Board shorts and Hawaiian shirts at the Opera House? Surely not!
Yep, that was the dress code at Bennelong Point last night when the legendary Beach Boys - or at least the remnants of the band, anchored by original singer Mike Love and long-serving bass/keyboards player Bruce Johnston - lit up the Concert Hall with the Sydney Symphony Orchestra arrayed behind them.
The faces may have aged, but the vocals and that distinctive sound of dense harmonies were are fresh as ever.
Love set the tone of the night when he gazed around the room and cracked: “Golly, when we first started this place wasn’t even built!”.
The crowd loved it when he introduced Johnston by pointing out that he had the rare honour of being the sole songwriter of a Grammy award-winning tune.
“But he didn’t give it to us,” Love added glumly. “It was I Write The Songs and he gave it to Barry Manilow.”
He sent a mock glare towards his band-mate before adding: “The bad news is that we won’t have time to play it tonight”.
Love and Johnston shared most of the lead vocals in the opening set, with laudable contributions from drummer John Cowsill and lanky bassist Randell Kirsch, whose soaring falsetto was flawless. Keyboard player Tim Bonhomme and lead guitarist/MD Scott Totten put in some killer solos.
The audience literally lit up when Love demanded they take out their mobile phones and switch them on for a rousing rendition of Surfer Girl, defying the pre-show recorded baritone ordering people to switch them off and don’t dare take photos.
The venue became a sea of swaying lights, punctuated by the occasional telltale red glow of a patron using auto-focus to sneak in a photo of their musical heroes.
The lone complaint about this opening night of the Beach Boys’ brief season concerns the sound mix and lighting work.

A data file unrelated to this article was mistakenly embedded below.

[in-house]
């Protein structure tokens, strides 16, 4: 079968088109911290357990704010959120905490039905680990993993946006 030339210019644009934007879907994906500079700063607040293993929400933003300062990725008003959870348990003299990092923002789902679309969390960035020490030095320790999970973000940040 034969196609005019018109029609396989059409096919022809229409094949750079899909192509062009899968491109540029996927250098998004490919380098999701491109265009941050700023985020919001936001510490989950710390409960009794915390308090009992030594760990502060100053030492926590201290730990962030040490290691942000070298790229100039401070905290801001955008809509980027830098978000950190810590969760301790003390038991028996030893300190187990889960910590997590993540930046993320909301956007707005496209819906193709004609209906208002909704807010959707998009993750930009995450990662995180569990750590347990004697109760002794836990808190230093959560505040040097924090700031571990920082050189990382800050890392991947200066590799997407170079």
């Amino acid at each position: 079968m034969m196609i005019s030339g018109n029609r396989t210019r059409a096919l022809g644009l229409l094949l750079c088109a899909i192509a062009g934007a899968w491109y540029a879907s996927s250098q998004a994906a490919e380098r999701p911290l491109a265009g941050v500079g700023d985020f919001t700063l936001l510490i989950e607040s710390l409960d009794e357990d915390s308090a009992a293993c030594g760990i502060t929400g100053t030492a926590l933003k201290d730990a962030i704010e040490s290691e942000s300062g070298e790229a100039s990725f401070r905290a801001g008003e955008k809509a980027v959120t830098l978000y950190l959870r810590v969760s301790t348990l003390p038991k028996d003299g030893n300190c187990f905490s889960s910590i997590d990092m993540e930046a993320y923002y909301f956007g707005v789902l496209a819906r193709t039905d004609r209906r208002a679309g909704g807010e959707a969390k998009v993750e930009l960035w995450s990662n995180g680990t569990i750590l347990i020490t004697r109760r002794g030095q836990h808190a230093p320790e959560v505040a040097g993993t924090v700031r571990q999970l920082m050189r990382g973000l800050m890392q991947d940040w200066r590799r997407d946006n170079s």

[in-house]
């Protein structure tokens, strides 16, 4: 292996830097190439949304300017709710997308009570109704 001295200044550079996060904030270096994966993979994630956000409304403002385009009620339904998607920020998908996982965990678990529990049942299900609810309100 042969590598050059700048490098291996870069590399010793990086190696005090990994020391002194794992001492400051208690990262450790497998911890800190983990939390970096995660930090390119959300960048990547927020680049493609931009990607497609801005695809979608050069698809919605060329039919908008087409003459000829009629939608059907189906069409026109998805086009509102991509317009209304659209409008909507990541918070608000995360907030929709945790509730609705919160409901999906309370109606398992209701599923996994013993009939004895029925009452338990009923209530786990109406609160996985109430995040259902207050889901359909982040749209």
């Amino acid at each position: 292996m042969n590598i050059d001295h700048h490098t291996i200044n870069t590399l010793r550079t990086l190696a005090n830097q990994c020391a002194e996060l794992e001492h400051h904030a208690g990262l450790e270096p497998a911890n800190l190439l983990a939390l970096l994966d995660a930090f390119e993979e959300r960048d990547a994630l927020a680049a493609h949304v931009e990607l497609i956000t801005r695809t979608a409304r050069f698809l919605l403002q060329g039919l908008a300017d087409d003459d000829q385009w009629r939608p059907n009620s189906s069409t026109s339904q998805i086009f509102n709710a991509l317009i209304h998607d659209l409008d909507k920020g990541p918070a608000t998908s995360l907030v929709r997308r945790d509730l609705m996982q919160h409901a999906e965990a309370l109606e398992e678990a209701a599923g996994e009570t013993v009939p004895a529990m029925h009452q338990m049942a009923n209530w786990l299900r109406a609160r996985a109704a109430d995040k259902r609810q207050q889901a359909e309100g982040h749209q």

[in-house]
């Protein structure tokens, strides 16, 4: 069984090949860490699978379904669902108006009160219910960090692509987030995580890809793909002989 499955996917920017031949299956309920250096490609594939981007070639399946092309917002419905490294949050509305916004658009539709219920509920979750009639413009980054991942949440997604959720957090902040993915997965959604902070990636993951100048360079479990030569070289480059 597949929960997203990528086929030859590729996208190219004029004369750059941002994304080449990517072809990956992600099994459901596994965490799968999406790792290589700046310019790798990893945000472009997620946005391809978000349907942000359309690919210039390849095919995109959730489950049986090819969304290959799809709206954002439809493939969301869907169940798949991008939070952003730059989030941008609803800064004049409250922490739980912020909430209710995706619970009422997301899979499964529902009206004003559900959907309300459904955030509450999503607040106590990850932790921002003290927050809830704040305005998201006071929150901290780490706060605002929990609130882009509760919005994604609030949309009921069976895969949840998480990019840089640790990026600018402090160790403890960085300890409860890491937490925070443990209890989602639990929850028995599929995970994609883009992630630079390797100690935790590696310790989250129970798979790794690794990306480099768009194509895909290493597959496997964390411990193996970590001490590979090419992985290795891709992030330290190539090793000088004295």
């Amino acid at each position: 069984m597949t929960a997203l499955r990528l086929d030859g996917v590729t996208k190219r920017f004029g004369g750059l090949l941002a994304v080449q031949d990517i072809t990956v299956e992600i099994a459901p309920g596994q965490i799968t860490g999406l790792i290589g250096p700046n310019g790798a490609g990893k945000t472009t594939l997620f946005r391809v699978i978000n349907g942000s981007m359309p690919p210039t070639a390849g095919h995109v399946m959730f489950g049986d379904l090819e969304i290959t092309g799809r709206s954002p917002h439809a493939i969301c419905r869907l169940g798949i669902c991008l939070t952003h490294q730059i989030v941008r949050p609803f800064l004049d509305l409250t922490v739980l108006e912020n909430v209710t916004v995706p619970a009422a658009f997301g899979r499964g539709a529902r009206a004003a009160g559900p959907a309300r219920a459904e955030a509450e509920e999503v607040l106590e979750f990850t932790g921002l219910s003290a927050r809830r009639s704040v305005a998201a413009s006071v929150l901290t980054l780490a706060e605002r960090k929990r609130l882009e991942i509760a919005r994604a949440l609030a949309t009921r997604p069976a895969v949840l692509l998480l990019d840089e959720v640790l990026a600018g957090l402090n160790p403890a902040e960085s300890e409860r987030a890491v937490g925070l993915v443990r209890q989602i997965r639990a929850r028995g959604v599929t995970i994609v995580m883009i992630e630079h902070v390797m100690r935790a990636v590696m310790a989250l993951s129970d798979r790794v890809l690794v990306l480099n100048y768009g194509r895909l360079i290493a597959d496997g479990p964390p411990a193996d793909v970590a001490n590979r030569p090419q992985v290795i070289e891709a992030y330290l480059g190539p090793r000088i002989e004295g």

Perhaps they were still finding their feet in the opening set, but there were times when the band’s enthusiasm and layered arrangements all but swamped the orchestra. The brass section managed to muscle its way into the picture, but the strings were never in the hunt.
When lead guitar and musical director Totten sang lead in Ballad of Old Betsy,the entire front line was left in darkness until the last few bars in a puzzling piece of stage craft.
That said, things improved after interval and these wonderful songs simply sell themselves despite misgivings over the sound mixing. All the old favourites were there, plus some lesser-known pieces like Brian Wilson’s beautiful ode to teen-boy angst Disney Girls.
The a capella effort on Their Hearts Were Full of Spring, a Four Freshmen song credited with igniting Wilson’s obsession with the Beach Boys’ trademark layered harmonies, brought the crowd to their feet.
They pretty much never sat down again as the hits kept rolling, culminating in deafening audience participation in Barbara Ann and Kokomo to wind up the two hours-plus concert.
As they say in the classics, this is a “once-in-lifetime opportunity”. The legendary Beach Boys are unlikely to be back, given it’s been four decades in between tours - and certainly not with the mighty SSO behind them.
You still have time to don the boardies and the hibiscus shirt if you missed last night’s show. There are two more shows with the SSO at the Big House tonight and tomorrow. Ticket prices start at a modest $35. Book on 9250 7777 or online at sydneyoperahouse.com